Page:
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MORE VINTAGE COSTUME DESIGNER JEWELRY FAMOUS MAKERS AND DESIGNERS
VINTAGE COSTUME JEWELRY SIGNED L/N
The mark L/N (Little Nemo) is a mark signifying "Nemo Gold Seal Quality" belonged to the Brier Manufacturing Company. This company produced high quality brooches, necklaces, bracelets, dress clips, earrings, tiaras, hair clips, etc. and was located in Province, Rhode Island. The Nemo mark was first used in 1913.
VINTAGE COSTUME JEWELRY SIGNED LISNER
The Lisner jewelry mark was first used in 1935, a mark of D. Lisner & Co in New York. They used their mark in block print and script and it is the mark of Lisner & Richelieu. The quality of the jewelry they made ranged from very good to above average. They made much of their jewelry in the 1950's and the quality was lacking in the lower end of their carded jewelry. They did make some well designed and above average costume jewelry. The Richelieu line of jewelry would rank with some of the best manufactures. "LISNER" in block was the mark first used in 1935. "Lisner"in script was first used in 1938, and then in 1959 the mark used most was "Lisner", in a block type letter with a long L. These marks may appear on jewelry made by Lisner over a period of 55 plus years and it is not possible to date a item by the mark alone. Molds and findings were kept and stamping dies were rarely disposed of and there fore they were used again and again at later dates. Lisner pieces often have colorful rhinestones (including aurora borealis stones) and molded plastic/lucite stones.
VINTAGE COSTUME JEWELRY SIGNED MAZER
Joseph J. Mazer Company was a high-quality costume jewelry company founded in 1927 in New York. Their early pieces are mared Mazer Bros and the later pieces marked MAZER or JOMAZ. The company went out of business in 1970's.
VINTAGE COSTUME JEWELRY SIGNED MCCLELLAND BARCLAY
MCClelland Barclay Jewelry is extremely rare and among the best costume jewelry made in America. He created jewelry for only six years. His life ending in World War II.
VINTAGE COSTUME JEWELRY SIGNED MIRAM HASKELL
Miriam Haskell (1899-1981) was an elegant artist who began selling jewelry when she ran a gift shop in 1924 in the McAlpin Hotel at Herald Square, New York. She moved to West 57th Street where she supervised production of her costume jewelry as designed by Frank Hess, and in 1933 moved again to 392 Fifth Avenue where she remained until the 1960's. Miriam Haskell jewelry has always been noted for the detailing, which directly translated into the time it took to make and thus the cost, and for the asymmetry of many of their designs. In the early years, Haskell jewelry was not marked and production was limited. There are distinct characteristics an expert looks for including the design itself which often incorporates surprises or irregularities. Quality is always evident with finer quality materials and all prong set in the design. Haskell jewelry is known for its use of elaborate filigree and careful wiring, all handmade and accomodating a variety of designs. Haskell filigree was typically electroplated goldtone metal in an antique gold finish. She purchased her beads mostly from France and Venice, Italy, while most crystals came from Bohemia. The advent of World War II forced Haskell to sometimes use alternative materials including for the first time plastics, and she purchased more of her beads and crystals from sources closer to home. In the late 1940s, Miriam Haskell jewelry started to be marked for the first time including an incised "Miriam Haskell" on the hook, "Miriam Haskell" in a crescent shaped cartouche and an oval stamp "Miriam Haskell" on the clasp. The company was sold to Frank Fialkoff in 1990 and is still producing today, making some of the older designs such as the Retro line introduced in the early 90s as well as doing custom work.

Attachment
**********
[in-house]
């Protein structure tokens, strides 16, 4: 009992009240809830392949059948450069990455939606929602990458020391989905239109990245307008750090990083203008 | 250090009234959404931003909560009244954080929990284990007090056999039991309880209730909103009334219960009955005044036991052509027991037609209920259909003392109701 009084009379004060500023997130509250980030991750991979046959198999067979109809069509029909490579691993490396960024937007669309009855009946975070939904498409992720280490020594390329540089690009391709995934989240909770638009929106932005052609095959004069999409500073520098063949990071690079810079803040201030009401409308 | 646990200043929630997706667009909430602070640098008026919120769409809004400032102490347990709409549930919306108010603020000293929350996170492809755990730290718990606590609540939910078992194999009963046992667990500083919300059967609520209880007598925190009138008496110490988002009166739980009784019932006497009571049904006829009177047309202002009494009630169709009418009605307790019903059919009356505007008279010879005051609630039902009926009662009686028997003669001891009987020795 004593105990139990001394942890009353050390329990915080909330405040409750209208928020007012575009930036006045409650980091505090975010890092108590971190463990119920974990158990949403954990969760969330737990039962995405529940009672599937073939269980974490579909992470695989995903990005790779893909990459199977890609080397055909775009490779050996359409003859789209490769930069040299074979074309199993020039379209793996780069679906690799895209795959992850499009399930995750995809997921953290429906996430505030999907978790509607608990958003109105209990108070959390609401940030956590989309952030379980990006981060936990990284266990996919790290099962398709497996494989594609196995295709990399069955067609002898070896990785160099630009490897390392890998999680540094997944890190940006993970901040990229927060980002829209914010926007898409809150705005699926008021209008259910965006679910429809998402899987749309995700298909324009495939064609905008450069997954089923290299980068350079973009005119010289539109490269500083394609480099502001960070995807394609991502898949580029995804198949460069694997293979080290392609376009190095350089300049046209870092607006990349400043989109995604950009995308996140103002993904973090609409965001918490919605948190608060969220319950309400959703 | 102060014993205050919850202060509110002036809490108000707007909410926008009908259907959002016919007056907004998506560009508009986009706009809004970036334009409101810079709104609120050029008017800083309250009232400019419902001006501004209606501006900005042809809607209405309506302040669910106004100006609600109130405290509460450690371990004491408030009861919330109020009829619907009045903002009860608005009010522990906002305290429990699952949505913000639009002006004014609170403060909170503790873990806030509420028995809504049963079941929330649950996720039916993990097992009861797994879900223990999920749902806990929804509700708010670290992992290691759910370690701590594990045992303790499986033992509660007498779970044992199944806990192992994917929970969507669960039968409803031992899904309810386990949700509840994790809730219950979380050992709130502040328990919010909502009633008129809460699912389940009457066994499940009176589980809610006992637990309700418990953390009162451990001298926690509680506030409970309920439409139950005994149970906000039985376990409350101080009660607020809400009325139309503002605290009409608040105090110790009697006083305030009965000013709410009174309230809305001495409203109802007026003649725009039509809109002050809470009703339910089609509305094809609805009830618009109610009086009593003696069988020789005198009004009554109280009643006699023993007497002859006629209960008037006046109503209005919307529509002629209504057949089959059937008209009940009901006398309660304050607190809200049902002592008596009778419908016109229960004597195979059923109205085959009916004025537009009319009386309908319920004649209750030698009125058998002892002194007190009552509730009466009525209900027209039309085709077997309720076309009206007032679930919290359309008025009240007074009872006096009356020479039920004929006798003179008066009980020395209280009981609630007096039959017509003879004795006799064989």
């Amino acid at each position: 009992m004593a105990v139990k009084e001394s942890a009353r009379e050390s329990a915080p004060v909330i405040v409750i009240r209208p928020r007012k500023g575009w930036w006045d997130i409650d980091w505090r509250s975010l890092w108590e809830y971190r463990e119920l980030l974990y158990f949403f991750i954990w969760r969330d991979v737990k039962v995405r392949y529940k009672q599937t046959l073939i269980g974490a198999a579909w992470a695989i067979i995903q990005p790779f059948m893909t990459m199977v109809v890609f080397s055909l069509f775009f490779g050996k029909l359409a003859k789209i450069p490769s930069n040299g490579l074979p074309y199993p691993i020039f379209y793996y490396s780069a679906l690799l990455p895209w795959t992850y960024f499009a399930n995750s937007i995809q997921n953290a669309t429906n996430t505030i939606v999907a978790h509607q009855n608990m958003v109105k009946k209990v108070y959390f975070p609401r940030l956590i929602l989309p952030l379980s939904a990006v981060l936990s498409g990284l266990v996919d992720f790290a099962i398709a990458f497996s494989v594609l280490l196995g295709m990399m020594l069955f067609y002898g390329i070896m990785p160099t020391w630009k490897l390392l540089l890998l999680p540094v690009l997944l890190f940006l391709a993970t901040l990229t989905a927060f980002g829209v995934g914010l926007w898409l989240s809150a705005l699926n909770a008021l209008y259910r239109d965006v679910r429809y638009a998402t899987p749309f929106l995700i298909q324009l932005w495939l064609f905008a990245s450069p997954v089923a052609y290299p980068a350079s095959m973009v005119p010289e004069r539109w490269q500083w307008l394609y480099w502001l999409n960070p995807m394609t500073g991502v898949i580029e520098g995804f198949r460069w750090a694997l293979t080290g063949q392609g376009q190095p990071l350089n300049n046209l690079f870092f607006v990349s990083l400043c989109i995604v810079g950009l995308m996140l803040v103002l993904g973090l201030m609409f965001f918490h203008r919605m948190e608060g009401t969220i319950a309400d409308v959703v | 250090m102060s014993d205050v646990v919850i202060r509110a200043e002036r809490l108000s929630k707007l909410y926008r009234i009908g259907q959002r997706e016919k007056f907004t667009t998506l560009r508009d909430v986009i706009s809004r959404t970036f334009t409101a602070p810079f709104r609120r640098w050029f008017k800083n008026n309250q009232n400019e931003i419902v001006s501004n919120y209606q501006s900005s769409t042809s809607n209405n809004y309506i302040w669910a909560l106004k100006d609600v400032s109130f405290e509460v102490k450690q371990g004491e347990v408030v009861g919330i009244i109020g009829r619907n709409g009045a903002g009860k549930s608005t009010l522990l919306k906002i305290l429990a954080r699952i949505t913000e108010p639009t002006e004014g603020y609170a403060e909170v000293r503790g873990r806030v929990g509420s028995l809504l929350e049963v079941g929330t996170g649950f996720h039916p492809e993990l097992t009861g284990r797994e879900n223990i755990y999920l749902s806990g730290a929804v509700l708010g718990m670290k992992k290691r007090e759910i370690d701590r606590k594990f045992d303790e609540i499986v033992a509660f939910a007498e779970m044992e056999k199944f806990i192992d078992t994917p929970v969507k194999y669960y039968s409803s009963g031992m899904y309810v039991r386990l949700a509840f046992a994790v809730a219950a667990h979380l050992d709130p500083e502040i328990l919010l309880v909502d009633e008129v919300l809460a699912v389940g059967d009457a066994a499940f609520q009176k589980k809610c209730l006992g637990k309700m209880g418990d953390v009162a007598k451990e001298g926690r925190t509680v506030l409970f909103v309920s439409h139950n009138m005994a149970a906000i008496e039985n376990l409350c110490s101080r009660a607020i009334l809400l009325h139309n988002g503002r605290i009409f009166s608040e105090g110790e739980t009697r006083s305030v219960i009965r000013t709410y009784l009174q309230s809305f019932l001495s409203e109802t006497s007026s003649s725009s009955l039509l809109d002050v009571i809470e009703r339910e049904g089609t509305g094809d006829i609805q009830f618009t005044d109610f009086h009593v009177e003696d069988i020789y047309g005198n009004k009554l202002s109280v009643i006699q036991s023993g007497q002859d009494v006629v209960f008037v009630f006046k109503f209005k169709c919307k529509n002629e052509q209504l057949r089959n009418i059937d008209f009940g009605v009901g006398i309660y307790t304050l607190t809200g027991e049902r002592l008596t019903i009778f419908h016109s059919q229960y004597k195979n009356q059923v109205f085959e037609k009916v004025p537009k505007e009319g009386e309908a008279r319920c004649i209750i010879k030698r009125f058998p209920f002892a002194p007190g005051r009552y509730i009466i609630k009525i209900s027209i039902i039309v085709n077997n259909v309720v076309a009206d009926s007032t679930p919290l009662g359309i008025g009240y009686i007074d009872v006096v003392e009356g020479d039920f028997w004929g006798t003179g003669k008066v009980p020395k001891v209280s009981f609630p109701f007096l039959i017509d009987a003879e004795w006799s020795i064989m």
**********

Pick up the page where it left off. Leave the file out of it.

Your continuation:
VINTAGE COSTUME JEWELRY SIGNED MONET
Monet is a high-quality costume jewelry manufacturer founded by Jay and Michael Chernow and began making jewelry in 1929. The mark Monet was first used in 1937. Monet developed the very comfortable "friction ear clip" for non-pierced earrings and the "barrel clutch" for pierced earrings. This company has been sold many times.
VINTAGE COSTUME JEWELRY SIGNED NAPIER
Napier-Bliss was a costume jewelry company which began production in the 1910's. It was headed by James H. Napier from 1920 until 1960. The company was bought by Victoria Creations in the 1980's.
VINTAGE COSTUME JEWELRY SIGNED ORIGINAL BY ROBERTS